There is a phenomenon that occurs with enough frequency in cinema that it might some day merit its own film studies class. I am, of course, thinking of that portentous breed of upper division course stitched together from the dross and shavings of previous lesson plans and festooned with such grandstanding titles as “The History of the Mustache in Cinema” or “Eisenstein’s ‘The Battleship Potemkin’: Why We Yawn.” The course description of my class would read something like “The grating practice of alluding to the titles of historically-based character’s creative work in lieu of credible dialogue.” Example: In “Backbeat,” a bio-pic based on erstwhile artist Stuart Stutcliffe’s days with pre-fab four Beatles’ days gigging Germany’s Reeperbahn,” the Ringo Starr character’s dialogue is spotted with song titles Lennon-McCartney had yet to pen. After a grueling set: “It’s been a hard day’s night.” Been working hard? “Eight days a week.” It’s a marvel the screenwriters didn’t have Ringo do something as distasteful as strolling into a Hamburg synagogue and saying “Hey, Jude.” One would think that the (no fewer than) three screenwriters could take a sad line and make it better.
Admittedly, drubbing a forgotten flick may seem a rather twee preoccupation for a writer, especially since its the heads of other writers that I’m ultimately hammering. Indeed, I can usually tolerate a single overtly self-conscious reference (I mean, it happens to me every time I introduce myself), but as Diana Ross might have said in her star turn as Billie Holiday in “Lady Sings the Blues,” “God Bless the child that’s got its own.”
“Title blight,” as I’ve decided to call it, borrows from the world of literature as well and is equally effective at constipating a movie. In Alan Rudolph’s exploration of 1920s Parisian expatriate life “The Moderns,” poetess and salon granddame Gertrude Stein reproaches freshman novelist Ernest Hemingway with the pithy “The sun also sets, Hemingway” a riff on the title of his breakthrough novel “The Sun Also Rises,” itself borrowed from Ecclesiastes 1:5: “the sun also ariseth” (who knows where the biblical scribe cribbed his notes, but then, shouldn’t it have been the “Son also rises?”). The fine arts are also pillaged for dialogue, as when in “The Taste of Yellow,” an actor playing Vincent Van Gogh is asked what has caught his eye as he glowers out a moonlit window. “Starry, starry night,” he replies, which is particularly grating since the phrase is the title of the Don McLean song inspired by the artist, not the actual name of his painting “A Starry Night.” I cringe doubly.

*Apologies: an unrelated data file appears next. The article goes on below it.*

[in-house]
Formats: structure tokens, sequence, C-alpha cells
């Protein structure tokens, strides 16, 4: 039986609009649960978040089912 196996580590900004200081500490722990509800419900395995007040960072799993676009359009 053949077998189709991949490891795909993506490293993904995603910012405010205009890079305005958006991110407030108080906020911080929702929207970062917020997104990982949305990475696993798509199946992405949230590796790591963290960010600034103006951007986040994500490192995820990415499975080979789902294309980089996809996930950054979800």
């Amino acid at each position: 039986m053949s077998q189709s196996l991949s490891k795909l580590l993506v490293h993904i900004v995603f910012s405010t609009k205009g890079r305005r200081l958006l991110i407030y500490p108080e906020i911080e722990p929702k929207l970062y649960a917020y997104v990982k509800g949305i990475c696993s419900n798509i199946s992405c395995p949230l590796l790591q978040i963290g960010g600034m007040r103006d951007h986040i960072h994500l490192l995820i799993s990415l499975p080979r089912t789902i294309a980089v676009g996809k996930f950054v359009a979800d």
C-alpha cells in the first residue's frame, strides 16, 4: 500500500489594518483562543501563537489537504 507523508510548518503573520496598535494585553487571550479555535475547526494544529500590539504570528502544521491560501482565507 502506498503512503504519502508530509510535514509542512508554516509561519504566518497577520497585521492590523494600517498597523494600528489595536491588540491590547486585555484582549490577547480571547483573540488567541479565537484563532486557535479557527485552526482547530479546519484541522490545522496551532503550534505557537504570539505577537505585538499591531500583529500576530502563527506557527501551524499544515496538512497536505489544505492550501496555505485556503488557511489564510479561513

Why, I implore, must my colleagues in the screen trade demean the biz with such bilge? Why, you might ask, do I care? The short answer is “because.” The long answer, besides my natural aversion to hackery (or perhaps fear of committing it myself), is that I would rather write coupon copy than see my own bio-pic end in the mode of, say, Polanski’s “Chinatown,” with a character morbidly intoning “Forget it, Howell, it’s Nomaville.”